This year, instead of writing about this year’s crop of Christmas projects individually, I’ve decided to round them up in one post in an effort to make sure I acknowledge all of them. Unless I’ve overlooked one, the only album that will be omitted from this roundup is Shelby Lynne’s Christmas album, which is super good/compelling and funky, so it deserves its own review and it will come as soon as I figure out how to write about it.
Let the fun begin!
Carter’s Chord, Christmas
As Toby Keith’s best discovery so far, Carter’s Chord is a talented sister duo that hasn’t yet gotten the success that they deserve. With only one digitally released studio album that has received criminally little attention, they’ve still managed to deliver a delightful 4-song EP that would be well worth adding to your Christmas collection.
A lot of songs from both ends of the charts here, including a husband-and-wife duet that spent six weeks at #1.
400 Greatest Singles of the Nineties: #250-#226
I Meant Every Word He Said
Ricky Van Shelton
1990 | Peak: #2
At least the third song on this list about a guy mulling over romantic gestures he wishes he’d made to his former love, and the most traditional among those songs. You could easily imagine this one being a minor classic by a 60’s or 70’s legend, so close is its replication of that style. – Dan Milliken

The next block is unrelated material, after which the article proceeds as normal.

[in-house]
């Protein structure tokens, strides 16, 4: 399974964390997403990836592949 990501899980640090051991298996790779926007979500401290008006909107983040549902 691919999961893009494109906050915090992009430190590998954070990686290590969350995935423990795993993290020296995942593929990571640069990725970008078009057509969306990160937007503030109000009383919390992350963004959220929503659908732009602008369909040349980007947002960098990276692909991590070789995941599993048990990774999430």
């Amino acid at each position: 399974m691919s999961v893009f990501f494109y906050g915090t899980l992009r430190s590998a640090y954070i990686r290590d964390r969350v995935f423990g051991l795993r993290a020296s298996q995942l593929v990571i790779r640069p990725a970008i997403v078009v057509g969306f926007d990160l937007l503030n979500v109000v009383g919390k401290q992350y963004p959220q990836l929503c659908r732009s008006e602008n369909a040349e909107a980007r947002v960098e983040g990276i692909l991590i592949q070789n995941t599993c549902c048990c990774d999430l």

I’m So Happy I Can’t Stop Crying
Toby Keith with Sting
1997 | Peak: #2
My hard-and-fast rule for Toby Keith: The sadder he is, the happier the listening experience tends to be. He’s all kinds of sad in this snapshot of post-divorce melancholia, reflecting on everything from unfair custody protocol to the greater motions of the universe. Even a gratuitous Sting cameo can’t detract from the single’s gloomy grandeur. – DM
You Ain’t Much Fun
1995 | Peak: #2
Toby Keith is also funny, though. What’s a man to do? Sobering up ain’t all that it’s cracked up to be from is perspective. Ever since he’s done so, his wife has been taking advantage of his increased functionality by giving him honey-do lists that he wasn’t ably tackling pre-sobriety. It’s enough to drive a man to drink. – Leeann Ward
Producing primarily pop-flavored country music has rarely been a ticket to immortality for even the biggest artists, particularly the female ones. Imports like Shania Twain and Olivia Newton-John are labeled impostors. Faith Hill’s canny song sense is overlooked while hubby Tim McGraw’s is widely praised. Brilliant Dolly Parton records like “Here You Come Again” and “9 to 5” are cited as being beneath her greatness, rather than prime examples of it. Only Patsy Cline has been given a free pass, and who wouldn’t want to claim those pipes?
Katie Cook has been a staple on Country Music Television since 2002, hosting various series and specials such as CMT Most Wanted Live, the MWL concert series, MWL Star, MWL Stacked and the popular weekly entertainment magazine show, CMT Insider.
But her experience with country music is actually three-fold: along with being embedded in the industry as a television host and interviewer, she’s also the daughter of Nashville Songwriters Hall of Fame member Roger Cook, and she’s both a singer and songwriter herself – she released an album in 2000 as part of a band called Reno and continues to hone her songwriting skills. Cook took some time to share with Country Universe her opinions on the state of country music, the evolution of CMT and her recent White House visit, among other topics.